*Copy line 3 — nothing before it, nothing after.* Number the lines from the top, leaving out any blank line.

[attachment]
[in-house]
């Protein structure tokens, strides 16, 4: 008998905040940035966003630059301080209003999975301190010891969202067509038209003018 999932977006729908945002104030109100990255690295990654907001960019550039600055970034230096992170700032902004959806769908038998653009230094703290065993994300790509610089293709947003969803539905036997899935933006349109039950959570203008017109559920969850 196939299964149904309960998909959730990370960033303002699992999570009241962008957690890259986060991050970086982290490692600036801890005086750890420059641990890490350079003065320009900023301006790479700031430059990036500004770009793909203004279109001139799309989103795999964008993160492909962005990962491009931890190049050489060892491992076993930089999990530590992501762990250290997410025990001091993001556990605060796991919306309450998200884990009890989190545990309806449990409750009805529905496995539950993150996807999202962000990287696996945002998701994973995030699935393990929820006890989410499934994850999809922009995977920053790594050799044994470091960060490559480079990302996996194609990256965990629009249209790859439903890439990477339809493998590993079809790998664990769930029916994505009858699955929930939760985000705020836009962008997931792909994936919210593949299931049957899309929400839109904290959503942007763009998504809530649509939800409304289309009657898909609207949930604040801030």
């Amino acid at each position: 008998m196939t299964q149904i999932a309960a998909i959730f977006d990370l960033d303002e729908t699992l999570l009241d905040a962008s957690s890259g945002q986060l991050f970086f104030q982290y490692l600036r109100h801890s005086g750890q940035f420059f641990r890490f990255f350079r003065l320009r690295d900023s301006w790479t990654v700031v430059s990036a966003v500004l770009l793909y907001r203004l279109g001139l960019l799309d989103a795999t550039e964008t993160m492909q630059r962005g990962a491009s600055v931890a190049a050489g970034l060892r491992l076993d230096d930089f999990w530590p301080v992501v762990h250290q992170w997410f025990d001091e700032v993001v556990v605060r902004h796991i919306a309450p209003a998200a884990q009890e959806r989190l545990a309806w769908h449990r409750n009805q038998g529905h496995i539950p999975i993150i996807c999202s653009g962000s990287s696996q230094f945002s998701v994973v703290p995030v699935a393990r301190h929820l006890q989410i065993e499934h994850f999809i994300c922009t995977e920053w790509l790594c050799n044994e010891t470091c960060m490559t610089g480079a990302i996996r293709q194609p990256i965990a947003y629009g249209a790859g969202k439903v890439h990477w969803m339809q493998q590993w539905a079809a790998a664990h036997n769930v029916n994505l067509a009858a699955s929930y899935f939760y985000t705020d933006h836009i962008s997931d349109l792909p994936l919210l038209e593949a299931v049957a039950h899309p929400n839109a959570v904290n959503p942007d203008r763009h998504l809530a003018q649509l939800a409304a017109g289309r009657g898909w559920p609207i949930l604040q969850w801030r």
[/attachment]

């Amino acid at each position: 008998m196939t299964q149904i999932a309960a998909i959730f977006d990370l960033d303002e729908t699992l999570l009241d905040a962008s957690s890259g945002q986060l991050f970086f104030q982290y490692l600036r109100h801890s005086g750890q940035f420059f641990r890490f990255f350079r003065l320009r690295d900023s301006w790479t990654v700031v430059s990036a966003v500004l770009l793909y907001r203004l279109g001139l960019l799309d989103a795999t550039e964008t993160m492909q630059r962005g990962a491009s600055v931890a190049a050489g970034l060892r491992l076993d230096d930089f999990w530590p301080v992501v762990h250290q992170w997410f025990d001091e700032v993001v556990v605060r902004h796991i919306a309450p209003a998200a884990q009890e959806r989190l545990a309806w769908h449990r409750n009805q038998g529905h496995i539950p999975i993150i996807c999202s653009g962000s990287s696996q230094f945002s998701v994973v703290p995030v699935a393990r301190h929820l006890q989410i065993e499934h994850f999809i994300c922009t995977e920053w790509l790594c050799n044994e010891t470091c960060m490559t610089g480079a990302i996996r293709q194609p990256i965990a947003y629009g249209a790859g969202k439903v890439h990477w969803m339809q493998q590993w539905a079809a790998a664990h036997n769930v029916n994505l067509a009858a699955s929930y899935f939760y985000t705020d933006h836009i962008s997931d349109l792909p994936l919210l038209e593949a299931v049957a039950h899309p929400n839109a959570v904290n959503p942007d203008r763009h998504l809530a003018q649509l939800a409304a017109g289309r009657g898909w559920p609207i949930l604040q969850w801030r």